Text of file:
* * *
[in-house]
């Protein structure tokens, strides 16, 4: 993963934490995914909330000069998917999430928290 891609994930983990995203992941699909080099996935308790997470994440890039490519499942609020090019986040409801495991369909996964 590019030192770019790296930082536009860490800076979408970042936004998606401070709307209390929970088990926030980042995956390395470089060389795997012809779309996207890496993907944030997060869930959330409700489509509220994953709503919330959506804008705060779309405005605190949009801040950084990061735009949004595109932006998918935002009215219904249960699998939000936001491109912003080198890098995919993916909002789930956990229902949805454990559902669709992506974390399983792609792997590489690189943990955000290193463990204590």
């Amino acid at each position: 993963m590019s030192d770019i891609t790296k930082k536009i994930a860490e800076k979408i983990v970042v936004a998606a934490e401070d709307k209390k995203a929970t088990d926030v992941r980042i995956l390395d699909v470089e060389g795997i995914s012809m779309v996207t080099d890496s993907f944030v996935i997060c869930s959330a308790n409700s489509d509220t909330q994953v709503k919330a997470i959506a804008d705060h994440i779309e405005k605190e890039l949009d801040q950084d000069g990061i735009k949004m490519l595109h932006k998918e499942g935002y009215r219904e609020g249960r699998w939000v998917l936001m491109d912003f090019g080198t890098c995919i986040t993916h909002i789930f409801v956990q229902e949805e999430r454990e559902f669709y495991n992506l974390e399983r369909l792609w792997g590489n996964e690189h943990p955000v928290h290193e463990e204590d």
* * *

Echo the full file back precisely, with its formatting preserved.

[in-house]
């Protein structure tokens, strides 16, 4: 993963934490995914909330000069998917999430928290 891609994930983990995203992941699909080099996935308790997470994440890039490519499942609020090019986040409801495991369909996964 590019030192770019790296930082536009860490800076979408970042936004998606401070709307209390929970088990926030980042995956390395470089060389795997012809779309996207890496993907944030997060869930959330409700489509509220994953709503919330959506804008705060779309405005605190949009801040950084990061735009949004595109932006998918935002009215219904249960699998939000936001491109912003080198890098995919993916909002789930956990229902949805454990559902669709992506974390399983792609792997590489690189943990955000290193463990204590």
């Amino acid at each position: 993963m590019s030192d770019i891609t790296k930082k536009i994930a860490e800076k979408i983990v970042v936004a998606a934490e401070d709307k209390k995203a929970t088990d926030v992941r980042i995956l390395d699909v470089e060389g795997i995914s012809m779309v996207t080099d890496s993907f944030v996935i997060c869930s959330a308790n409700s489509d509220t909330q994953v709503k919330a997470i959506a804008d705060h994440i779309e405005k605190e890039l949009d801040q950084d000069g990061i735009k949004m490519l595109h932006k998918e499942g935002y009215r219904e609020g249960r699998w939000v998917l936001m491109d912003f090019g080198t890098c995919i986040t993916h909002i789930f409801v956990q229902e949805e999430r454990e559902f669709y495991n992506l974390e399983r369909l792609w792997g590489n996964e690189h943990p955000v928290h290193e463990e204590d």